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The use of carbon dioxide directly i.e. without chemical modification, or after chemical conversion processes for the production of building construction materials is a key strategy to mitigate climate change and use resources efficiently.
Researchers have been relentlessly conducting investigations to implement this strategy in the production of building materials, and the results have been very fruitful. Some of the examples demonstrating this are:
- CO2 is now used for manufacturing resins, foams, and plastics.
- CO2 can be used to cure fresh concrete.
- CO2 can be used for the production of carbon-negative aggregate which is a sustainable building material.
- Nanofibers can be manufactured by converting carbon dioxide, which has the potential to be used as a constituent for the production of blocks in the future.
CO2 emissions act like a blanket in the atmosphere and trap heat in the air. They prevent the earth from cooling and are one of the major causes of global warming. These developments are promising and have made material production and building construction more sustainable and environmentally friendly.
How to Use Embodied Carbon to Reduce Global Warming?
1. Curing Concrete using Carbon Dioxide
Ready-mix concrete can be set and hardened by the carbonation process instead of hydration. The chemical reactions that occur during this process include the reaction between calcium silicate in cement and carbon dioxide in the presence of water to produce calcium carbonate and calcium silicate hydrate gel.
Moreover, the carbonation reactions speed up the curing process and consequently enhance early compressive strength. The curing process does not require any special chamber or devices. It has been observed that one cubic meter of concrete consumes approximately 3.5 kg of carbon dioxide.
Curing concrete with carbon dioxide is an effective way to bring down the percentage of embodied carbon. This is because it consumes carbon dioxide and subsequently reduces global warming, and the properties of CO2-cured concrete are similar and sometimes better than that of concrete cured using other conventional techniques.
2. Producing Carbon Negative Aggregate
Carbon dioxide is used to treat industrial wastes like cement dust, steel slag, oil-shale ash, incinerator ash, and contaminated soil to produce carbon-negative aggregate. These waste materials, if not treated, would be disposed of into landfills or emitted into the atmosphere, causing environmental pollution. The production of carbon-negative aggregate is essential from an economic and environmental perspective.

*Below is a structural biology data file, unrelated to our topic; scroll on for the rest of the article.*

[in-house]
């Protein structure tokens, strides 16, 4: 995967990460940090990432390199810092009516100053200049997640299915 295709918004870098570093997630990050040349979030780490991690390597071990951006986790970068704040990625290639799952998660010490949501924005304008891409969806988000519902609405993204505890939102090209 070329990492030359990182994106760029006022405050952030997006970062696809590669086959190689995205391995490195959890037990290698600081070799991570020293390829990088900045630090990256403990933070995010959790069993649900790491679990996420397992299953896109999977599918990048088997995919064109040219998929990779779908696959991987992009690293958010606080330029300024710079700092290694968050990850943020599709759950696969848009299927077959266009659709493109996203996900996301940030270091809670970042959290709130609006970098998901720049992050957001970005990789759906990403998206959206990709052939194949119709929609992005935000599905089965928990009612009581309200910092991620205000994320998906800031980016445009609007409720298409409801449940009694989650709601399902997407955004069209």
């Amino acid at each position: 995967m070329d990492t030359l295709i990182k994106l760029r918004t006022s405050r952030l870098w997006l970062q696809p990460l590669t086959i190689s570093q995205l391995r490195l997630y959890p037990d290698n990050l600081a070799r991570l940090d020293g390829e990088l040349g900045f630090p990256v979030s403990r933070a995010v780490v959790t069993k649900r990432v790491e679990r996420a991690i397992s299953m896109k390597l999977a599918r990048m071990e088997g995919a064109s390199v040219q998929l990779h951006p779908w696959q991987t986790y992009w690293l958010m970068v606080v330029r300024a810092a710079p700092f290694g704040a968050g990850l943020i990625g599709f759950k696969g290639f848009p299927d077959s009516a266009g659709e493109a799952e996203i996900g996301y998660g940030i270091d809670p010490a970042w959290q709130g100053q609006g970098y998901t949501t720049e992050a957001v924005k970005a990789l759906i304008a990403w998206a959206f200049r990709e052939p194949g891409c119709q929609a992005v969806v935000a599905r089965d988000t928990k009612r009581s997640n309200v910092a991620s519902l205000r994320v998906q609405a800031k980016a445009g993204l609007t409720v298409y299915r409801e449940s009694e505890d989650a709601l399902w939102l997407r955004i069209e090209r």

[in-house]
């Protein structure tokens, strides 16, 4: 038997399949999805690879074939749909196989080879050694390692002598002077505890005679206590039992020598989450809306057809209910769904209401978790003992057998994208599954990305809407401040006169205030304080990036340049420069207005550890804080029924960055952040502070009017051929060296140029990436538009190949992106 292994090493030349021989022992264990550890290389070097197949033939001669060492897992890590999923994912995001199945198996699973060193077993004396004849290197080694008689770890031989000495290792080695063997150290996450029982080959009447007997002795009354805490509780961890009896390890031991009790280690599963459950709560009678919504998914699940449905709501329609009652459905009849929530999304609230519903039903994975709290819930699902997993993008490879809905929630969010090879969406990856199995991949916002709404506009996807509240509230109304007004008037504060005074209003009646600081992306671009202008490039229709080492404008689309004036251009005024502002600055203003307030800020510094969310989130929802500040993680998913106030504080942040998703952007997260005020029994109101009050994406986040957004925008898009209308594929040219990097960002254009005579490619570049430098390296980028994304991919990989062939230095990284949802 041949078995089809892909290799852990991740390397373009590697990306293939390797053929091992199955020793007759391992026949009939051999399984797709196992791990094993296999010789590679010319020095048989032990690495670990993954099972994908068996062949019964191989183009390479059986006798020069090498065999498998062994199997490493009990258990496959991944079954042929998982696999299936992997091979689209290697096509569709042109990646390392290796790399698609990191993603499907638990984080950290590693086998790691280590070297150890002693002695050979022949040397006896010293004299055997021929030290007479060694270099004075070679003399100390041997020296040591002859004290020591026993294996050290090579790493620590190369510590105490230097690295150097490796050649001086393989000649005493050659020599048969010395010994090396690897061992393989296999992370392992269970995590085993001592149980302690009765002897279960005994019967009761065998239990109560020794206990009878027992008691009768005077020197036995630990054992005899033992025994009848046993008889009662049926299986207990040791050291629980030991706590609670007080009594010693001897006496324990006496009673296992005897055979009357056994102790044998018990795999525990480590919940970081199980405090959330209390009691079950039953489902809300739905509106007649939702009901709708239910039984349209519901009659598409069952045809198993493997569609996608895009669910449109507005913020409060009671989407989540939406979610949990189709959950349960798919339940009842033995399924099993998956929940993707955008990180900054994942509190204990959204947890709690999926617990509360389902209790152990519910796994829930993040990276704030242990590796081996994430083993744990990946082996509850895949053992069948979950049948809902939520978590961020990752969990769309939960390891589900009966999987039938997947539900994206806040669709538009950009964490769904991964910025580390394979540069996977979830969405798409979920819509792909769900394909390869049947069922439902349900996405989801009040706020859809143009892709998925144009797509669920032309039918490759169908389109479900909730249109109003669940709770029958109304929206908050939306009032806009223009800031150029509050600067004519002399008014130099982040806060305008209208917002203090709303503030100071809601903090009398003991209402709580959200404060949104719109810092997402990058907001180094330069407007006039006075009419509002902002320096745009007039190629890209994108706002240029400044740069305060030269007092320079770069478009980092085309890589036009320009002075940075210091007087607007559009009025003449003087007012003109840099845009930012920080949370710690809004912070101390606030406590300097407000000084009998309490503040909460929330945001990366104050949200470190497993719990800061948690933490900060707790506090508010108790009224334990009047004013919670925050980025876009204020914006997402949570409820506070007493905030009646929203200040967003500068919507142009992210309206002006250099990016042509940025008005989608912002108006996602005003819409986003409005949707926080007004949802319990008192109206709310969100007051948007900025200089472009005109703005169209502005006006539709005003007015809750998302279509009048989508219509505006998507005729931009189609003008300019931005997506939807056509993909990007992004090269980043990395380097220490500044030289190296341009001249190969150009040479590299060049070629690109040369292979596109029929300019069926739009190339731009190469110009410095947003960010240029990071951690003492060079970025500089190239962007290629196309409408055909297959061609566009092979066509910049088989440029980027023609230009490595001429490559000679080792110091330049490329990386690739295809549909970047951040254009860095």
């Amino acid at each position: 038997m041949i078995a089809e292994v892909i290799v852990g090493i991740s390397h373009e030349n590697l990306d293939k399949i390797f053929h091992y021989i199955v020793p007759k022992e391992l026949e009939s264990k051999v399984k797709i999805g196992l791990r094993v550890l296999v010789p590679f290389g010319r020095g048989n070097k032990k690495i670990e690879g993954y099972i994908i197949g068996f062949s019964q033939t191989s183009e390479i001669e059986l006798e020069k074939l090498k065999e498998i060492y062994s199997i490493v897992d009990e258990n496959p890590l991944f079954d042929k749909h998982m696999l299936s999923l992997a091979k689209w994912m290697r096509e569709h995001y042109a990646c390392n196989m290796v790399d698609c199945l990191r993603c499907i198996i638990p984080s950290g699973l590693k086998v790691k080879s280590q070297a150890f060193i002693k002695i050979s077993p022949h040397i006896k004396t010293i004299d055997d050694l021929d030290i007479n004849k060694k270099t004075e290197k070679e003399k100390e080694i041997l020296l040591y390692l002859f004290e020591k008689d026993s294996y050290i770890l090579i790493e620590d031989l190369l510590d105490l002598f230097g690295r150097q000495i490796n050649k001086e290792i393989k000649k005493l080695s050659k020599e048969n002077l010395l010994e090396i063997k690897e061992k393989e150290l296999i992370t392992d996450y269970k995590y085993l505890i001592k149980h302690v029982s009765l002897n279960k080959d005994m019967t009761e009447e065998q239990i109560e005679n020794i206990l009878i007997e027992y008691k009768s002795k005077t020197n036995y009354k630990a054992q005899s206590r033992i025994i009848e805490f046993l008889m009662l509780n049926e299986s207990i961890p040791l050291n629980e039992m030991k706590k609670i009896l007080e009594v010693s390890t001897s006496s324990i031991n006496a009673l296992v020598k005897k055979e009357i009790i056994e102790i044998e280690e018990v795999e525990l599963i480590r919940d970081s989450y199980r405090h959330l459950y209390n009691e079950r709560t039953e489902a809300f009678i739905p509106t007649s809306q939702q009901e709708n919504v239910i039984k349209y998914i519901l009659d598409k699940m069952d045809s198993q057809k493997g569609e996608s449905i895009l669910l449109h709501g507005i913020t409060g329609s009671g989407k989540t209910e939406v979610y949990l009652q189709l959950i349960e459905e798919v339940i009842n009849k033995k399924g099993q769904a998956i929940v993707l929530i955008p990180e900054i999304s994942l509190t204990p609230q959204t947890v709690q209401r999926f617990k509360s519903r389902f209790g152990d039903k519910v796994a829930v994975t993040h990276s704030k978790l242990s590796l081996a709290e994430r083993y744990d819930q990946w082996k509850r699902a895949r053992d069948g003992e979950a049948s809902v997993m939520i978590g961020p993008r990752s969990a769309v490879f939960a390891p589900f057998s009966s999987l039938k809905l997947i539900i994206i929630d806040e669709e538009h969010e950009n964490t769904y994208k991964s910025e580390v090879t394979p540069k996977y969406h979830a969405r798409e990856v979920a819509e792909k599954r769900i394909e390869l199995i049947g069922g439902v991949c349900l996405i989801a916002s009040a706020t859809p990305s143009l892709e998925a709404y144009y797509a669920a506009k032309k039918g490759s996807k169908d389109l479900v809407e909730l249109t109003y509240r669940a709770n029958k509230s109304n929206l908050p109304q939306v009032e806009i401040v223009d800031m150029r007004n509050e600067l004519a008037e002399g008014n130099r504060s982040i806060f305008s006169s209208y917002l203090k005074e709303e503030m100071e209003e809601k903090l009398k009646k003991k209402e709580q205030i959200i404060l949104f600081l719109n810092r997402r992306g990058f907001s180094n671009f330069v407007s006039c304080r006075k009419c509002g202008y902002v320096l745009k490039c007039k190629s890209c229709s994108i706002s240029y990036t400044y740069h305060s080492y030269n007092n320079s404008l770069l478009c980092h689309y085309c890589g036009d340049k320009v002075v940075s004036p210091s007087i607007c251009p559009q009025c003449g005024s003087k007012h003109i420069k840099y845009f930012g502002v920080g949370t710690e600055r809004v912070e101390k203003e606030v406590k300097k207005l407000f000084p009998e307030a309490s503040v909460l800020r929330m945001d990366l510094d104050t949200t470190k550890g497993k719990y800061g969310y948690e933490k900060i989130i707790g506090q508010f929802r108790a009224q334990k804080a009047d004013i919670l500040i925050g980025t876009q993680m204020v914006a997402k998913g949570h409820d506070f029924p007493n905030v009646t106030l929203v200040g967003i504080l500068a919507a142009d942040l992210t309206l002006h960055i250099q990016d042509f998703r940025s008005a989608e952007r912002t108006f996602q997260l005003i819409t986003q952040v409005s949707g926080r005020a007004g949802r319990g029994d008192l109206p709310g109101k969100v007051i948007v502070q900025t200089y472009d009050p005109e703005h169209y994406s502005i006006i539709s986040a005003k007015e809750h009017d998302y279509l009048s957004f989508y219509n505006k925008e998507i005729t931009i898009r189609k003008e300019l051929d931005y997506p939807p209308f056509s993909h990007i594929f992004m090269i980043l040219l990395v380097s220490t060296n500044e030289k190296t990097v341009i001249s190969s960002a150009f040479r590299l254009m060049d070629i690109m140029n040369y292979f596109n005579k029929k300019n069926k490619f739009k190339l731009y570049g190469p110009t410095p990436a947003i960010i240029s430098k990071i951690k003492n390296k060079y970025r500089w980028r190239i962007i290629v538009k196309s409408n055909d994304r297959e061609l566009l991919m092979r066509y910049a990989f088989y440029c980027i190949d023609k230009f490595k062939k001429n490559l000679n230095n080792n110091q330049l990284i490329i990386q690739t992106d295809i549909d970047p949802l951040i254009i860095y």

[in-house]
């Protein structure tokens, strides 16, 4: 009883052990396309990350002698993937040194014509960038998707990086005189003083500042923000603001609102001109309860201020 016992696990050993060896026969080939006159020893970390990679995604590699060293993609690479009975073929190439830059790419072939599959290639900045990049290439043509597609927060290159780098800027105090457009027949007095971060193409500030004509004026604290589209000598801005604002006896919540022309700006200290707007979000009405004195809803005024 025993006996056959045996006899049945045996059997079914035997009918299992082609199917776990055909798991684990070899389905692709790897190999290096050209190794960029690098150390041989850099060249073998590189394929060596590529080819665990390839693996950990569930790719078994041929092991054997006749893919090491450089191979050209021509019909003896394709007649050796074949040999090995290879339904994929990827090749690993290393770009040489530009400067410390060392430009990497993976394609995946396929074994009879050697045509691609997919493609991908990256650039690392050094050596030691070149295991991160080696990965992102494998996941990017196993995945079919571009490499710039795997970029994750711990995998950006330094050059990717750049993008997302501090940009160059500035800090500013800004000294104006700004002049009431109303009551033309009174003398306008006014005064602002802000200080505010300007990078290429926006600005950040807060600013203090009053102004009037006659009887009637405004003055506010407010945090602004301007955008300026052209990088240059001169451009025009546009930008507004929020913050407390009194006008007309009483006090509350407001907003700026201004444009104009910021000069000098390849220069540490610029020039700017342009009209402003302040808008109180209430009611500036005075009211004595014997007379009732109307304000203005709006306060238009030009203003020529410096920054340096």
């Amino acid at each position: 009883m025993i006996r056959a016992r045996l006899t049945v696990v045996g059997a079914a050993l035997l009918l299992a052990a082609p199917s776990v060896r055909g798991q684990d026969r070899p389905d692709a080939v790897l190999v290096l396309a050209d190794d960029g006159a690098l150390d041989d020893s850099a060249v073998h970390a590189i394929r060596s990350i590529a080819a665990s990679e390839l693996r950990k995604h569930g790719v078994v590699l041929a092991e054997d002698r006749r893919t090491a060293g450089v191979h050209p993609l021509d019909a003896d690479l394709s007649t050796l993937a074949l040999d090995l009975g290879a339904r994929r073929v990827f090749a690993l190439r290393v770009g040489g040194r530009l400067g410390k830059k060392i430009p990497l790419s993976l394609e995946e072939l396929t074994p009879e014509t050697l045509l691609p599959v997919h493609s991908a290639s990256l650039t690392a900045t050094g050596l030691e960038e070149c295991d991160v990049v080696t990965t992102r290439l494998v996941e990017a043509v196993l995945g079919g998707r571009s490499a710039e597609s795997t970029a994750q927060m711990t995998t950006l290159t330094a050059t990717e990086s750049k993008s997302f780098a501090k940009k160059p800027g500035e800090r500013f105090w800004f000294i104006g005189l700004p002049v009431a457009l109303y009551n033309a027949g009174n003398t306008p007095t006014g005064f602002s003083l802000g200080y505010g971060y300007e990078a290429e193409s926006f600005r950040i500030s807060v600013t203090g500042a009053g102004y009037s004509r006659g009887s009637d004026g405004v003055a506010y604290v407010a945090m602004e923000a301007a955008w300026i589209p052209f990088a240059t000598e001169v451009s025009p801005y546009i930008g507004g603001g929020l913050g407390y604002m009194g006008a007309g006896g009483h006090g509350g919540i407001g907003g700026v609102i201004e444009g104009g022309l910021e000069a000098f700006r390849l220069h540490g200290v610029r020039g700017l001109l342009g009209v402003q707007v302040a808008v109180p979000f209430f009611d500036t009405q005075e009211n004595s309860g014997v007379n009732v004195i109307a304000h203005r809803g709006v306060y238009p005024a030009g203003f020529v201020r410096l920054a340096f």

As illustrated in the figure, accelerated carbonization technology is used to produce carbon-negative aggregate. The process does not require heat and only electricity is needed to move materials through the system. The production of aggregate consumes more carbon dioxide than the quantity released; that is why the aggregate is carbon negative.
3. Manufacturing Polymers
Carbon dioxide can be used as a principal constituent or partial replacement material in the production of many polymers. For instance, it replaces part of fossil fuel-based raw materials to produce polymers that are used to make resins, foams, and plastics.
4. Cleaning Concrete Surfaces
Carbon dioxide can be utilized to produce dry ice pellets. The dry ice pellets can replace sandblasting to remove paint from concrete surfaces.
5. Production of Sustainable Materials
The construction industry releases a significant amount of carbon dioxide and cement production is responsible for half of that. Carbon dioxide emissions can be cut down using low-carbon cement that demands lesser energy during production and has magnesia as the major constituent. The magnesia in concrete absorbs carbon dioxide during the curing process.
The low-carbon cement is manufactured from a mix of magnesium oxychloride and fly ash. Magnesium oxychloride is a byproduct of magnesium mining, whereas fly ash is a byproduct of coal combustion.
6. Conversion of Carbon Dioxide into Nanofibers
Nanofibers, which are produced from converting carbon dioxide, could be building blocks of the future. Researchers have found that the strength, flexibility, and conductivity of nanofibers are superior to that of steel. As a result, it can be employed as a lightweight and high-strength material in building construction.
Nanofibers can be grown into a stronger formation called carbon nanotube. The carbon dioxide emitted from natural gas power plants can be segregated and converted to a carbon nanotube. Carbon nanotubes (CNTs) can be added to cement-based materials to nucleate hydration products, control microcrack formation, enhance mechanical behavior, and reduce deformation.
The use of carbon dioxide directly or indirectly in the chemical conversion process in material production and building construction is a key strategy to mitigate climate change and use resources efficiently.
Carbon dioxide works as a blanket in the atmosphere and traps heat in the air. The CO2 blanket in the air prevents the earth from cooling and causes global warming. So, it is one of the major causes of global warming.
Several construction materials can be produced from carbon dioxide in combination with other materials. For instance, carbon dioxide has been used to manufacture resins, foams, and plastics. Moreover, fresh concrete can be cured using carbon dioxide. The curing process uses 3.5 Kg carbon dioxide per cubic meter of concrete
The production of carbon-negative aggregate is another application of carbon dioxide in building materials. Additionally, nanofibers are manufactured by converting carbon dioxide. This material has the potential to blocks in the future.
Can a net-zero carbon concrete replaces the conventional one?
Embodied Carbon in Construction: High Time to Reduce it